Amlo quite rightly replied that the NYT, a supposed “newspaper of record,” had shredded whatever remained of its reputation and had become a “filthy rag” (pasquin inmundo) of professional slanderers.

Despite this, the allegations were swiftly taken up by many other media outlets in the US and Mexico and used to cast doubt on both the president and Sheinbaum.

At least Amlo was able to reaffirm that Mexico has good relations with the Biden administration, and a couple of days later none other than US ambassador Ken Salazar made a public statement declaring that “as far as we are concerned, there is no investigation of President Lopez Obrador.” 

He added that relations with Mexico had never been closer and referred to the regular high-level meetings to discuss co-operation on trade, migration and security.

But this is far from the end of the matter: it reflects a rift in the US Establishment in which Republicans, but also many Democrats and institutions like the DEA and the CIA, with backing from powerful financial and media interests, want to discredit Mexico’s Transformation.

Early in March opposition circles in Mexico began to resort to new dirty tricks involving direct action and manipulation of popular protest. The complex issue of truth and justice for the families of the 43 Ayotzinapa students (who disappeared in Guerrero State in 2014 under the old regime), which Amlo has vowed to resolve and to which he has devoted enormous efforts, has still not been closed and is being exploited by NGOs, lawyers and foreign agencies sympathetic to the opposition.

On March 6 a faction of the Ayotzinapa relatives, led by an opportunistic lawyer and others, protested outside the national palace and then used a truck to break down a door and burst into part of the palace complex during Amlo’s morning press conference. With incredible restraint, Amlo insisted that no violent repression be used in preventing their advance, and repeated his promise to meet the relatives in person in the near future.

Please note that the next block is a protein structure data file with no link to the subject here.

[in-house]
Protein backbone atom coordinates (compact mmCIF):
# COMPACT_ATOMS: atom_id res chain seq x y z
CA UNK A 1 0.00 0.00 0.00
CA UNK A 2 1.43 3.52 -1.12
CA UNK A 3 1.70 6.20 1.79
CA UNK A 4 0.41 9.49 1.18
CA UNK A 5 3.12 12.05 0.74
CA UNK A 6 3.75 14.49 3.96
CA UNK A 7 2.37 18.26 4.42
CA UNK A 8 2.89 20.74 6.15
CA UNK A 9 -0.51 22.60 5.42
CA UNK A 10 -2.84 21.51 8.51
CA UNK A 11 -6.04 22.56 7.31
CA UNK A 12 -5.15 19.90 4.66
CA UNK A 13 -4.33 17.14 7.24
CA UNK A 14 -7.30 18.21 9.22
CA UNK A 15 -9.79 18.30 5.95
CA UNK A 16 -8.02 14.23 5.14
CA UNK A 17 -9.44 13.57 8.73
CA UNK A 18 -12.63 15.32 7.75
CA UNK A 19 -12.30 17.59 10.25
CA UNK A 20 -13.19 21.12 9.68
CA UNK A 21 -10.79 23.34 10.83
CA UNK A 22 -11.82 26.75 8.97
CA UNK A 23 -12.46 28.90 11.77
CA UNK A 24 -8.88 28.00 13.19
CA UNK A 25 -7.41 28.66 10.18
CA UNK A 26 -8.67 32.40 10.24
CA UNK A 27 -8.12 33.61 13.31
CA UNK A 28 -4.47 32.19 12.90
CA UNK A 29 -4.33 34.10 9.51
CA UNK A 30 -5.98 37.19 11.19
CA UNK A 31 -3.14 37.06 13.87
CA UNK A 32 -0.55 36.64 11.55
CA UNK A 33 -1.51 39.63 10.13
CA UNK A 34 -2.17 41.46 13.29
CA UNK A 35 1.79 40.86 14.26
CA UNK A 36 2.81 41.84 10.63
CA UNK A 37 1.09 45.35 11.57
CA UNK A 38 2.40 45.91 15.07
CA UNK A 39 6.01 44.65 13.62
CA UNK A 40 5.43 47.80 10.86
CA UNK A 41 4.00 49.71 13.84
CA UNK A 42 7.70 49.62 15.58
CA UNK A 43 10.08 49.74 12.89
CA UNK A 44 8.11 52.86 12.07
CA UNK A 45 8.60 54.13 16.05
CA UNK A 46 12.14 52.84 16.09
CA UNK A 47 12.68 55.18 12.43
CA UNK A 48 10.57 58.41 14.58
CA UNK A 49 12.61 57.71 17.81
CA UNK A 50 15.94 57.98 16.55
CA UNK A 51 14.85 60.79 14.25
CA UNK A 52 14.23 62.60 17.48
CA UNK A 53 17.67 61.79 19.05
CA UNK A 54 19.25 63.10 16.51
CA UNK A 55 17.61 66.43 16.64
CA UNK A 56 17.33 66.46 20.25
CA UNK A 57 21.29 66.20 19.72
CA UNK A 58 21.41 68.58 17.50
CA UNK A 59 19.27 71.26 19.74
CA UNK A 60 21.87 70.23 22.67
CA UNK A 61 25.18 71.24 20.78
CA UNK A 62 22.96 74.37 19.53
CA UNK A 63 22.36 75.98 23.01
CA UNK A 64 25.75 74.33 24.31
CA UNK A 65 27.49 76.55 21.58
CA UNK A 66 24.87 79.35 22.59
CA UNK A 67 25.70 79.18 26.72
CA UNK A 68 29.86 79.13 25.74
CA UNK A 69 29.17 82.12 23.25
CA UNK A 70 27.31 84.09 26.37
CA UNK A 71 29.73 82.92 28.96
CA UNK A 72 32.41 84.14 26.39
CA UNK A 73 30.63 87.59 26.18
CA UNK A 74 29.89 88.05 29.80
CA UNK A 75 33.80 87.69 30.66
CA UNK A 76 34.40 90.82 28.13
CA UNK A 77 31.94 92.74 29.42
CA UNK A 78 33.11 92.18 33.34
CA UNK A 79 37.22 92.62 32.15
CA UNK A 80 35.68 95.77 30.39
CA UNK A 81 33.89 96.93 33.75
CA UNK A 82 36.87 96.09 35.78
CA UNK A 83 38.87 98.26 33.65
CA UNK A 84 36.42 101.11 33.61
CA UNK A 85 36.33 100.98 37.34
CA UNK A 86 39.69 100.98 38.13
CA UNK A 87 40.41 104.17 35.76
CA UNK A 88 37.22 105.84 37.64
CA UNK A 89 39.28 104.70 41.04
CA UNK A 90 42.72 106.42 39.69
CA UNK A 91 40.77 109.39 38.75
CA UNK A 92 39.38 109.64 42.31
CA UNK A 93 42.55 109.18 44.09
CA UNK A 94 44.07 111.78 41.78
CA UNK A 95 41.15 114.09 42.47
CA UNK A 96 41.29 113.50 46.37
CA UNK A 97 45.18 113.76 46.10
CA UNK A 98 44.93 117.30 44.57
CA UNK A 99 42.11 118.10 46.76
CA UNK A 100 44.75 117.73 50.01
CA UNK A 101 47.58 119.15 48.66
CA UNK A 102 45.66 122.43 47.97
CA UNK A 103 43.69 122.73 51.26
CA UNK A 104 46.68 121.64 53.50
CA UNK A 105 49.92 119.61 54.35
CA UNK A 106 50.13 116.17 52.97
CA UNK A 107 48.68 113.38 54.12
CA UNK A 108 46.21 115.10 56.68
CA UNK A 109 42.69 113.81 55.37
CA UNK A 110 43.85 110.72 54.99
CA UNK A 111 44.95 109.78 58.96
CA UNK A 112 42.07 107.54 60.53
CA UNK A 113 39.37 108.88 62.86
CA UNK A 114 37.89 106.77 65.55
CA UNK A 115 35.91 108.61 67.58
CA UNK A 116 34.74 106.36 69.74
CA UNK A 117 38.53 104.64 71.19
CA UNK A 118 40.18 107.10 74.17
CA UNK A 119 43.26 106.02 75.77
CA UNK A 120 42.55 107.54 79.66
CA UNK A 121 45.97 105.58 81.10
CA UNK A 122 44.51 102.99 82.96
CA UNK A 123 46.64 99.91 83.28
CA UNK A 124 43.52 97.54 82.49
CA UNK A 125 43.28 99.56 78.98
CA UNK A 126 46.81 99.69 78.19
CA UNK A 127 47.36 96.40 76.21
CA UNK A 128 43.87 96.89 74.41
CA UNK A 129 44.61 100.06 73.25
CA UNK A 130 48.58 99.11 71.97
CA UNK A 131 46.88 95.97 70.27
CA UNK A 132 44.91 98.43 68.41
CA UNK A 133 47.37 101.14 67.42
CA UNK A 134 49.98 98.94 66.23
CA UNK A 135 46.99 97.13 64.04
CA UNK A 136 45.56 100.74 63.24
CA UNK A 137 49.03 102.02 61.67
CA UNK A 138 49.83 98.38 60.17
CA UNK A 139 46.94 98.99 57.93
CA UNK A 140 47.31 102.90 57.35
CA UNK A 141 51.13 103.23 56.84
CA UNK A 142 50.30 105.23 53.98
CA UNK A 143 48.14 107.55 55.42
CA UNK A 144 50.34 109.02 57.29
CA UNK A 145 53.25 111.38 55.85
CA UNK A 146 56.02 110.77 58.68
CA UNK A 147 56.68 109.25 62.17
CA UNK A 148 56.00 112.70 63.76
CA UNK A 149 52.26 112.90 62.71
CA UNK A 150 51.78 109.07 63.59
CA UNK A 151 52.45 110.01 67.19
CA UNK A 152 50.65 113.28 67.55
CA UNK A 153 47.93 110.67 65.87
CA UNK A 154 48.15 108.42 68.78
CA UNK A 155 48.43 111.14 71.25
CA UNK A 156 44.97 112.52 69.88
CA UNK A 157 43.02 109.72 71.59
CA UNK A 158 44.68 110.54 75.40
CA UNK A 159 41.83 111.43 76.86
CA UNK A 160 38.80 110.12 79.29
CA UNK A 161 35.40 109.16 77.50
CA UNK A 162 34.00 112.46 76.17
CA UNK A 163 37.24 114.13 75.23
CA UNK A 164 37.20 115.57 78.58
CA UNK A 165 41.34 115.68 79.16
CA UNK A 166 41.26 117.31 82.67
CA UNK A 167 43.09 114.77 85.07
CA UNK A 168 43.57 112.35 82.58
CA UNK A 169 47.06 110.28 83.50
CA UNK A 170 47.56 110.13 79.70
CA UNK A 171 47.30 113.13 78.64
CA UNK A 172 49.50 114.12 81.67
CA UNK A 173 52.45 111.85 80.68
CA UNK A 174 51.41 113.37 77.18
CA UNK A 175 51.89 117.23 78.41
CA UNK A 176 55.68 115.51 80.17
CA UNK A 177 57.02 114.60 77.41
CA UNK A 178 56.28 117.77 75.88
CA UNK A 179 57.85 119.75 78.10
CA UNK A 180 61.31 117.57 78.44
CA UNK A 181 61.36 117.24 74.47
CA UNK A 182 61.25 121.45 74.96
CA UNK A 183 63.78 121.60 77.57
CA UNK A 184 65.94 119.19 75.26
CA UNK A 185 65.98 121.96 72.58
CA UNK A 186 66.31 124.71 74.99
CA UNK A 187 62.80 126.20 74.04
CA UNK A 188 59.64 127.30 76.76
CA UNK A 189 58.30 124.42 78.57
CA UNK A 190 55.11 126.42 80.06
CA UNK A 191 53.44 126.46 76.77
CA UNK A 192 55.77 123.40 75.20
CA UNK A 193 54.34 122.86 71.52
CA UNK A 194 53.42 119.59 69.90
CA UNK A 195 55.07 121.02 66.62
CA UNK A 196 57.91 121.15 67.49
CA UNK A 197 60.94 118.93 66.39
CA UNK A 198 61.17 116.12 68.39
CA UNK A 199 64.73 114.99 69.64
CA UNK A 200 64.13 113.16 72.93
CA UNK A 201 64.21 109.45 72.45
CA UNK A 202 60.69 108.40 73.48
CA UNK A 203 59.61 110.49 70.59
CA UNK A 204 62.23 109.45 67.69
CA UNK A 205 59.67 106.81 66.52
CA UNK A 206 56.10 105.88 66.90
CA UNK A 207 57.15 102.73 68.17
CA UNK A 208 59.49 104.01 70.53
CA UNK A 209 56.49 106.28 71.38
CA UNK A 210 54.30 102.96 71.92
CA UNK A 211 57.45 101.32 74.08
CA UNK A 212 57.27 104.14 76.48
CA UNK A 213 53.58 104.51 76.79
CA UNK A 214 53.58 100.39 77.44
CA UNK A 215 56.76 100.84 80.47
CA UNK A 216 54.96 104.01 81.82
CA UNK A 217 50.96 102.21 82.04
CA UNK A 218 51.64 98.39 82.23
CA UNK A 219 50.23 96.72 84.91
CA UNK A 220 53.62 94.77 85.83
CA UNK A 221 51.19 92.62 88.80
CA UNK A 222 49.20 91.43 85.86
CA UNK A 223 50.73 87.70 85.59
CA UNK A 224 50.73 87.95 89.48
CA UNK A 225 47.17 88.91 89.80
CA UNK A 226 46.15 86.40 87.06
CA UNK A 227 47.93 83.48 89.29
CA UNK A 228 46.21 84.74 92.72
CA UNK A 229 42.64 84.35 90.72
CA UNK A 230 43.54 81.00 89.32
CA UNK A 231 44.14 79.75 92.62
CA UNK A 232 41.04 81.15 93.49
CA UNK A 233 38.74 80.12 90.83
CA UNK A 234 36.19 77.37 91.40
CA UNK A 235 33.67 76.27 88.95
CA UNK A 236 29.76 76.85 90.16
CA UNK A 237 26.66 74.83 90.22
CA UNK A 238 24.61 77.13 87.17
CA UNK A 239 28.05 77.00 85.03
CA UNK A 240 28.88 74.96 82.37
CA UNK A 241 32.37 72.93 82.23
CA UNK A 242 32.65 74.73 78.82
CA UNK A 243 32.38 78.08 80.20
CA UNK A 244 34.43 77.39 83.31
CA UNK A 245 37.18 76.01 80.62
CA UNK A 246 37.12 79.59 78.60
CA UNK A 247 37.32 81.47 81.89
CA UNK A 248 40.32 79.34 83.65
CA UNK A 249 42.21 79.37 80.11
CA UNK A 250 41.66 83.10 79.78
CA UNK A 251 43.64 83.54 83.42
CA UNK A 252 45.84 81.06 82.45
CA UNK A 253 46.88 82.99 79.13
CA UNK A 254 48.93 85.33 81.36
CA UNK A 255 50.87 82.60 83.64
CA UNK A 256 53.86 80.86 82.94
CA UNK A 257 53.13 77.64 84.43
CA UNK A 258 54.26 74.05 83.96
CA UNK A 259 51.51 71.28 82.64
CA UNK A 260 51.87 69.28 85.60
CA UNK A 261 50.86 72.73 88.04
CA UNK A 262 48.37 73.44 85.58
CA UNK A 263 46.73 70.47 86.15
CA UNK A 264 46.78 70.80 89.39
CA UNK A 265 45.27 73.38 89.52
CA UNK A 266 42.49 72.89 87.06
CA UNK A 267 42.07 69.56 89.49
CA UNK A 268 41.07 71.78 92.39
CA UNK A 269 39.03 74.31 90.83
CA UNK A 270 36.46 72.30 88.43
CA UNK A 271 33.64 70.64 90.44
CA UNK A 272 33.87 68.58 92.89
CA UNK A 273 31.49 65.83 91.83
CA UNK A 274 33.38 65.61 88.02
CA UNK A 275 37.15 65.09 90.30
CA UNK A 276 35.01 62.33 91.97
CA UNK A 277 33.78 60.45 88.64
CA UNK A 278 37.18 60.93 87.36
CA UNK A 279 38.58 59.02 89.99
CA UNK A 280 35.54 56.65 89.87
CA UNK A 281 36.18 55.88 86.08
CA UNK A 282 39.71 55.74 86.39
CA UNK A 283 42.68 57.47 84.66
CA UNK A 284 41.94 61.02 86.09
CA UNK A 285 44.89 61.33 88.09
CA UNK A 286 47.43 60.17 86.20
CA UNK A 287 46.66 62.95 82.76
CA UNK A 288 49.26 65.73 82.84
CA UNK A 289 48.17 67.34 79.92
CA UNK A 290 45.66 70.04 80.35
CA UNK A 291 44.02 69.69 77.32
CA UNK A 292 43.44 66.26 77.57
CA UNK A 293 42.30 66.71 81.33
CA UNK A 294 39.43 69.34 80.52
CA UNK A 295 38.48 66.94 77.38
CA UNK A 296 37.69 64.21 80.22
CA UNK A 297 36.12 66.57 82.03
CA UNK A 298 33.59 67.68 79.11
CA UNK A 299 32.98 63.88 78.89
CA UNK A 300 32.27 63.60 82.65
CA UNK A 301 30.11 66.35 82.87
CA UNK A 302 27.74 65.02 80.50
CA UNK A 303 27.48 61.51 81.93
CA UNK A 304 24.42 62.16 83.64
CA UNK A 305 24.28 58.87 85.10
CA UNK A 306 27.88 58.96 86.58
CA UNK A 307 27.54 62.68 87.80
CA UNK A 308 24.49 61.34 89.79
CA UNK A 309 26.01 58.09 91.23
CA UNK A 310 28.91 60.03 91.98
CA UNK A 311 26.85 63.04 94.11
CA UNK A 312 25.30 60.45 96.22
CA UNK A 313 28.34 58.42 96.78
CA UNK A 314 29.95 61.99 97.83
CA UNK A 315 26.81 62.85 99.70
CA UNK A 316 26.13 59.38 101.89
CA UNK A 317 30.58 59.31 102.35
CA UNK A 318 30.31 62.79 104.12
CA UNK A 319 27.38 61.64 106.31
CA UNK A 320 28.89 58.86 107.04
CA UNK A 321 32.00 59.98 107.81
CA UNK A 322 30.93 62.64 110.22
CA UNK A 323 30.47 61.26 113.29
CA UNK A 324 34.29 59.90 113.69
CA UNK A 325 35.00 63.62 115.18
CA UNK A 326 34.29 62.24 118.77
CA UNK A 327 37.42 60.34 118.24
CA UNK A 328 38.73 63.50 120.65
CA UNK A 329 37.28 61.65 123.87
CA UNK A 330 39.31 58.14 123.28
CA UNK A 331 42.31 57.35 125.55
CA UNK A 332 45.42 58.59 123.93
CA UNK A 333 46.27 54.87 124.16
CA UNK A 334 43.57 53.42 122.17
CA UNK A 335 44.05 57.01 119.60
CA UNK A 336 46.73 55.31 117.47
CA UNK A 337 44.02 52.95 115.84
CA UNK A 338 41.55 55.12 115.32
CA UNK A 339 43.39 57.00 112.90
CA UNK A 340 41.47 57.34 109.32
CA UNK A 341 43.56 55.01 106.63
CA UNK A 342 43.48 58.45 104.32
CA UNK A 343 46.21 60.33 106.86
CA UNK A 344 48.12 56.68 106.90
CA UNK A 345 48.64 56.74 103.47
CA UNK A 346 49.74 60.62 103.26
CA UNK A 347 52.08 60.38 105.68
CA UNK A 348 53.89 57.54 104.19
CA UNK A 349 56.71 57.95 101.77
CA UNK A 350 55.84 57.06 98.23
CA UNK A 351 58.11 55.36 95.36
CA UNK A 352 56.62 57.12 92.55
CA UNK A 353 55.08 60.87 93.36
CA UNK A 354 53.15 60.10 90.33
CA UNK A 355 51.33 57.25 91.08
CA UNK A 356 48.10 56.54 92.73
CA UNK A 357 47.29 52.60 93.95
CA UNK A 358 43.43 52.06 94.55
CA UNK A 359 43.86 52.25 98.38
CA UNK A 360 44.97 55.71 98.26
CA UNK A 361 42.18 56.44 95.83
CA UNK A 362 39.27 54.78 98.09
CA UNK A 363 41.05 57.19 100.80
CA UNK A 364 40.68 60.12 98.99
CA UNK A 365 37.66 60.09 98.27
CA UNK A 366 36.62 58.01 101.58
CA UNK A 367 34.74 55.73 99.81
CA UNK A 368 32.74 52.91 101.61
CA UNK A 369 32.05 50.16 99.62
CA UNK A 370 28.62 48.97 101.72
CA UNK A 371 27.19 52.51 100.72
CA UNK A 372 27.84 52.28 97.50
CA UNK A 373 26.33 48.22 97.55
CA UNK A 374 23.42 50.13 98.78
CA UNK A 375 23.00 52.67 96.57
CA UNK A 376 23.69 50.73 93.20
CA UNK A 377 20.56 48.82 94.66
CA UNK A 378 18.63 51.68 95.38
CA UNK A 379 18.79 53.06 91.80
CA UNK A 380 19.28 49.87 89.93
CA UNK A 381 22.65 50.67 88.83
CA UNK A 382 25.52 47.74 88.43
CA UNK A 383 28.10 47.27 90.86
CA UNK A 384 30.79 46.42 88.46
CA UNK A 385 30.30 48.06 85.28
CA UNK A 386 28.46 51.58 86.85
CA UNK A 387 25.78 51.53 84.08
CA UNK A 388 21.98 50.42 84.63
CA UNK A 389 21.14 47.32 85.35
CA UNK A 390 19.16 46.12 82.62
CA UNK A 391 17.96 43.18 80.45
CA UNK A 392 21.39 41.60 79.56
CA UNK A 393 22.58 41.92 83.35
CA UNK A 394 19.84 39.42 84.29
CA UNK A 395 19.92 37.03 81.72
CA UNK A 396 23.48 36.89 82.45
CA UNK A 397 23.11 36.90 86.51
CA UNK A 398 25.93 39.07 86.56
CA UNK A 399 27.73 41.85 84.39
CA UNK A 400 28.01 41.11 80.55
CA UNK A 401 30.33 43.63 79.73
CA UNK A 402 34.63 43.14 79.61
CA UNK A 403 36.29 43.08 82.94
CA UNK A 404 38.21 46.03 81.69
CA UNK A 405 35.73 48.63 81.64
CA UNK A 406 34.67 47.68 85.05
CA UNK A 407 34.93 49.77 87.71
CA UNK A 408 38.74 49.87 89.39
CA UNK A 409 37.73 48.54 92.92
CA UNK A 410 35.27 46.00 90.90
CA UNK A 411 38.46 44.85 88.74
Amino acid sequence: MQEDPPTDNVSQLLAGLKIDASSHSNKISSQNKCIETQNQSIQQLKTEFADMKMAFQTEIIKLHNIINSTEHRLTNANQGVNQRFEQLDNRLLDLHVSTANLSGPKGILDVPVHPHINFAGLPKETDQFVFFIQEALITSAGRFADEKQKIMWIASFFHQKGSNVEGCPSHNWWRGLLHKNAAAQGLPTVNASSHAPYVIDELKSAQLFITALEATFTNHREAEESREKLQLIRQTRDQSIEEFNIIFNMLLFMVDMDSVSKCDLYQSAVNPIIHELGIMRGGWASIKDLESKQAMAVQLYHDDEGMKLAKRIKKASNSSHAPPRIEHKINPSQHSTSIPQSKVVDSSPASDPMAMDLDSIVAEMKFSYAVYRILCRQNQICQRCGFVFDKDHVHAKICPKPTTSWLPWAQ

Then on March 7, two students currently enrolled in the Ayotzinapa College were involved in a confrontation with Guerrero State police, and one of them was shot dead by an officer. It is well known that the state police are still riddled with corruption, and protests immediately erupted.

But again, Amlo has insisted on a full investigation by federal authorities, and the two police officers involved are under arrest. It seems clear that the opposition is involved in promoting such provocations, and only complete honesty, calm and a firm hand by Amlo and his government will thwart such dirty tricks.

Then on March 13 Sheinbaum, campaigning in the south-east, denounced what was becoming increasingly clear for all to see: the opposition, recognising the inevitability of its crushing defeat at the polls on June 2, is using dirty tricks and its continuing control of the judicial system to discredit the elections, and its ultimate goal is to annul the elections on spurious legal grounds.

But, said Sheinbaum, the Mexican people are more and more determined to achieve victory, and massive popular participation in the elections can and will defeat these attempts at a judicial coup. Indeed, this looks like being the only solution, and the reactionary Establishment’s fear of losing power for good — of a peaceful revolution — will only bring to fruition what they most fear.

David Raby is a retired academic, journalist, and co-ordinator of the Mexico Solidarity Forum (www.mexicosolidarity.org.uk). Follow him on X @DLRaby.